In 1983, financially struggling college student Samantha Hughes takes a strange babysitting job that coincides with a full lunar eclipse. She slowly realizes her clients harbor a terrifying secret, putting her life in mortal danger.
An asbestos abatement crew wins the bid for an abandoned insane asylum. What should be a straightforward, if rather rushed, job, is complicated by the personal histories of the crew. In particular, Hank is dating Phil's old girlfriend, and Gordon's new baby seems to be unnerving him more than should be expected. Things get more complicated as would-be lawyer Mike plays the tapes from a former patient with multiple personalities, including the mysterious Simon who does not appear until Session 9, and as Hank disappears after finding some old coins.Written by
Jon Reeves <email@example.com>
The vintage magazine clipping on the wall of one of the rooms at the Danvers Hospital was featured on the website www.yourprops.com after it was rescued from the building before the building was torn down. However, most of the other photos and clippings on the walls couldn't be salvaged because they were destroyed by mold and humidity. See more »
A CVS brand baby wipe container is in clear view when we are introduced to Carusso and Mullen in the van. A few moments later the baby wipes container is turned sideways. See more »
Gordy? You look tired, man. You look beat. Your turn to feed Emma?
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The US DVD contains an additional subplot that was removed from the final cut of the film. A homeless woman resides in Danvers State Hospital, and watches the crew go about their business. Initially presented as a menacing "being", shown as collecting objects (rubbish, leaves, insects) in threes in a room, she then becomes more and more human through the film. The crew observe things to give her presence away. She witnesses their murders, and becomes scared. She then kills Gordon at the end in retribution. Unfortunately, it is badly cut, and shows at several points during the film. See more »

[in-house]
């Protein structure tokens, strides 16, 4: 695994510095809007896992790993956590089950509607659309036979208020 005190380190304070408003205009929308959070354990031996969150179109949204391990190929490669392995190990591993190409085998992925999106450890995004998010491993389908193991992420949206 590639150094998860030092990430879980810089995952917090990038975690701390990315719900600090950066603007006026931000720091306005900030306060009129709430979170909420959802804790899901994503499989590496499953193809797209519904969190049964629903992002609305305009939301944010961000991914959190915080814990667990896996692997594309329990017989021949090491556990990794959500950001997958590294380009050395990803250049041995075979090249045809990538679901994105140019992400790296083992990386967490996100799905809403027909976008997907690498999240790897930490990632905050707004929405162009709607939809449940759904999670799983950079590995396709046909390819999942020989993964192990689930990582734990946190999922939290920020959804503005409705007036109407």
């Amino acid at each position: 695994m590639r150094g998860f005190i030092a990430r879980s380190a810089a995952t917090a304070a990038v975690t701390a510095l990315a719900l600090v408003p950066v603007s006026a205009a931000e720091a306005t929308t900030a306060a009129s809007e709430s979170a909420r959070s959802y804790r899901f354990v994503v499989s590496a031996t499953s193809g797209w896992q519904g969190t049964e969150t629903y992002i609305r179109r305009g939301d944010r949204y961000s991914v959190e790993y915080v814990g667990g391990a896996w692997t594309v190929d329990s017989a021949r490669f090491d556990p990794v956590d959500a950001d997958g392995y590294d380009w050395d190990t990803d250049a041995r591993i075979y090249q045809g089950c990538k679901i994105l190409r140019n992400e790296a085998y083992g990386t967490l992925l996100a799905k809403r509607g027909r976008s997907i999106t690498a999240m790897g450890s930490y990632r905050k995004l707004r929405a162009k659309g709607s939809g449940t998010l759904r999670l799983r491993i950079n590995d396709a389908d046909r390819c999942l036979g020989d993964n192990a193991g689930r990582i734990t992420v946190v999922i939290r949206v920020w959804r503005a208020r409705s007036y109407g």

Five professional contractors are hired to strip asbestos from an abandoned asylum where they're haunted by the building's horrific legacy.
Notable as the first 2.39:1 movie shot in high-definition video - the same process used by George Lucas for STAR WARS EPISODE II: ATTACK OF THE CLONES the following year - SESSION 9 is described by director Brad Anderson as an exercise in 'creeping dread', filmed at the deserted Danvers Mental Institution in Massachusetts, whose crumbling interior suggests nothing less than the hellish Marsten House of Stephen King's 'Salem's Lot'. Anderson favors long, deliberate camera movements and wide-angle shots which transform the Institute's vast empty spaces into an oppressive, tomb-like structure, using the widescreen format to impressive visual effect.
A terrific ensemble cast is headlined by David Caruso (TV's "CSI: Miami") and Scottish actor-director Peter Mullan (MY NAME IS JOE), both of whom give committed performances as men on the edge of despair, and strong support is given by Josh Lucas (THE DEEP END), Brendan Sexton III (WELCOME TO THE DOLLHOUSE) and co-writer Steven Gevedon as the hapless co-worker who stumbles on a series of audio tapes which contain ultra-creepy psychiatric sessions involving a former patient suffering from split personality disorder. Memorable sequences include Lucas' unscheduled late-night visit to the Institute, where he finds himself sharing the darkness with... something that shouldn't be there; and the inevitable moment when Sexton - who had earlier declared his morbid fear of the dark - finds himself trapped in the bowels of the building just as the lights go out...
Two endings were filmed, one of which involves a subplot that was dropped from the final assembly, but in truth, neither one of them lives up to expectations. The combination of tragedy and horror will still take many viewers by surprise, but one is left with the distinct impression that few of the participants were interested in making a REAL horror film, even if the movie ends up being one anyway, in spite of itself. Beautifully judged for the most part, and genuinely frightening in places, SESSION 9 is worth a look, despite minor reservations.
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